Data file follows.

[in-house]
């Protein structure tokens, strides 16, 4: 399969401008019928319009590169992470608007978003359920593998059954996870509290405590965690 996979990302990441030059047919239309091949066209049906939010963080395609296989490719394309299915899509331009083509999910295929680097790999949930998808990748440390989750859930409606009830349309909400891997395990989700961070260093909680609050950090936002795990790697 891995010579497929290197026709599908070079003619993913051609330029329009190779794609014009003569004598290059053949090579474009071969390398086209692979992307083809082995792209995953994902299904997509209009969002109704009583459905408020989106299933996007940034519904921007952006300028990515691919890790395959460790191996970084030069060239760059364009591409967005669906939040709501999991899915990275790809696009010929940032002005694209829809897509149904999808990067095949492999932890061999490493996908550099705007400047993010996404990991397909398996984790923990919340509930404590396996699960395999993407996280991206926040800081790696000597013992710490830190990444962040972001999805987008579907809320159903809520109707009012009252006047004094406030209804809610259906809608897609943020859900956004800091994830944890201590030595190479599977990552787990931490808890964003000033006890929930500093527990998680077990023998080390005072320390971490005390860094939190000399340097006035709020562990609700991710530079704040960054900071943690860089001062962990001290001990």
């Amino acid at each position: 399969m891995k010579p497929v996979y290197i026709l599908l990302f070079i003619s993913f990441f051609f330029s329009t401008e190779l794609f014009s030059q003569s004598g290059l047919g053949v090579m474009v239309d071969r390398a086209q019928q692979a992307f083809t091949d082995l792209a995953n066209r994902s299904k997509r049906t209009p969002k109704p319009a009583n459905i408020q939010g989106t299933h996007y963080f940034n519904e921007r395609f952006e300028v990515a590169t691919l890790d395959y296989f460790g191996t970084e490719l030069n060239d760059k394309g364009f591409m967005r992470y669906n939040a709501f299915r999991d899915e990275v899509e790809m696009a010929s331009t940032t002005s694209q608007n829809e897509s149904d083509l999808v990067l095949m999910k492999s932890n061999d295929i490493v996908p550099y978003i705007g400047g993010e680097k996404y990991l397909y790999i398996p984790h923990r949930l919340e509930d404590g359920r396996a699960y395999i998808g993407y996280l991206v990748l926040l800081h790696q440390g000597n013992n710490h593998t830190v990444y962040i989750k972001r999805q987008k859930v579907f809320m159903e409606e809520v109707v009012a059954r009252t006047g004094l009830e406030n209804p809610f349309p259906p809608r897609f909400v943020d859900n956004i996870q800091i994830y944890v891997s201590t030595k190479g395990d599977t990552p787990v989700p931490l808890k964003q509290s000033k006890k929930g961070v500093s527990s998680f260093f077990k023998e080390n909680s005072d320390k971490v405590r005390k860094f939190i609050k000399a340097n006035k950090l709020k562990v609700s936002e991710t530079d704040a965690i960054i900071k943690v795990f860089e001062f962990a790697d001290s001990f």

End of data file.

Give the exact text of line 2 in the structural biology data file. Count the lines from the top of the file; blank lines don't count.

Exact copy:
């Protein structure tokens, strides 16, 4: 399969401008019928319009590169992470608007978003359920593998059954996870509290405590965690 996979990302990441030059047919239309091949066209049906939010963080395609296989490719394309299915899509331009083509999910295929680097790999949930998808990748440390989750859930409606009830349309909400891997395990989700961070260093909680609050950090936002795990790697 891995010579497929290197026709599908070079003619993913051609330029329009190779794609014009003569004598290059053949090579474009071969390398086209692979992307083809082995792209995953994902299904997509209009969002109704009583459905408020989106299933996007940034519904921007952006300028990515691919890790395959460790191996970084030069060239760059364009591409967005669906939040709501999991899915990275790809696009010929940032002005694209829809897509149904999808990067095949492999932890061999490493996908550099705007400047993010996404990991397909398996984790923990919340509930404590396996699960395999993407996280991206926040800081790696000597013992710490830190990444962040972001999805987008579907809320159903809520109707009012009252006047004094406030209804809610259906809608897609943020859900956004800091994830944890201590030595190479599977990552787990931490808890964003000033006890929930500093527990998680077990023998080390005072320390971490005390860094939190000399340097006035709020562990609700991710530079704040960054900071943690860089001062962990001290001990």